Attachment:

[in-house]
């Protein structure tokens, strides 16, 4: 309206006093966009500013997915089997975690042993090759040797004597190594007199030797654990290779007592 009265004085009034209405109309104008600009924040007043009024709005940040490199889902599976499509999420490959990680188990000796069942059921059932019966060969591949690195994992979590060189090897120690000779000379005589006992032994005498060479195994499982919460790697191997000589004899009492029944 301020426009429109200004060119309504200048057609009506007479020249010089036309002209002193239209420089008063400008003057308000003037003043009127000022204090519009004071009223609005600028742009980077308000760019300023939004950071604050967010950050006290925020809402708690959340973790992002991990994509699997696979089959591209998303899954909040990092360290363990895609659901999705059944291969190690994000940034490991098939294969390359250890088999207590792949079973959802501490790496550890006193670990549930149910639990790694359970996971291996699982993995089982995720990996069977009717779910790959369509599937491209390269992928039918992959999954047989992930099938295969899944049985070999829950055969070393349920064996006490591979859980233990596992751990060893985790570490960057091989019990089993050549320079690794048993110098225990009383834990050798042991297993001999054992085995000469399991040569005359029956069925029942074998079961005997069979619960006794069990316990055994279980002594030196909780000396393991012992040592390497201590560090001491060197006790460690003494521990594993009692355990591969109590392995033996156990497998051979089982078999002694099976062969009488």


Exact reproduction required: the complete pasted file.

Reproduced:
[in-house]
């Protein structure tokens, strides 16, 4: 309206006093966009500013997915089997975690042993090759040797004597190594007199030797654990290779007592 009265004085009034209405109309104008600009924040007043009024709005940040490199889902599976499509999420490959990680188990000796069942059921059932019966060969591949690195994992979590060189090897120690000779000379005589006992032994005498060479195994499982919460790697191997000589004899009492029944 301020426009429109200004060119309504200048057609009506007479020249010089036309002209002193239209420089008063400008003057308000003037003043009127000022204090519009004071009223609005600028742009980077308000760019300023939004950071604050967010950050006290925020809402708690959340973790992002991990994509699997696979089959591209998303899954909040990092360290363990895609659901999705059944291969190690994000940034490991098939294969390359250890088999207590792949079973959802501490790496550890006193670990549930149910639990790694359970996971291996699982993995089982995720990996069977009717779910790959369509599937491209390269992928039918992959999954047989992930099938295969899944049985070999829950055969070393349920064996006490591979859980233990596992751990060893985790570490960057091989019990089993050549320079690794048993110098225990009383834990050798042991297993001999054992085995000469399991040569005359029956069925029942074998079961005997069979619960006794069990316990055994279980002594030196909780000396393991012992040592390497201590560090001491060197006790460690003494521990594993009692355990591969109590392995033996156990497998051979089982078999002694099976062969009488």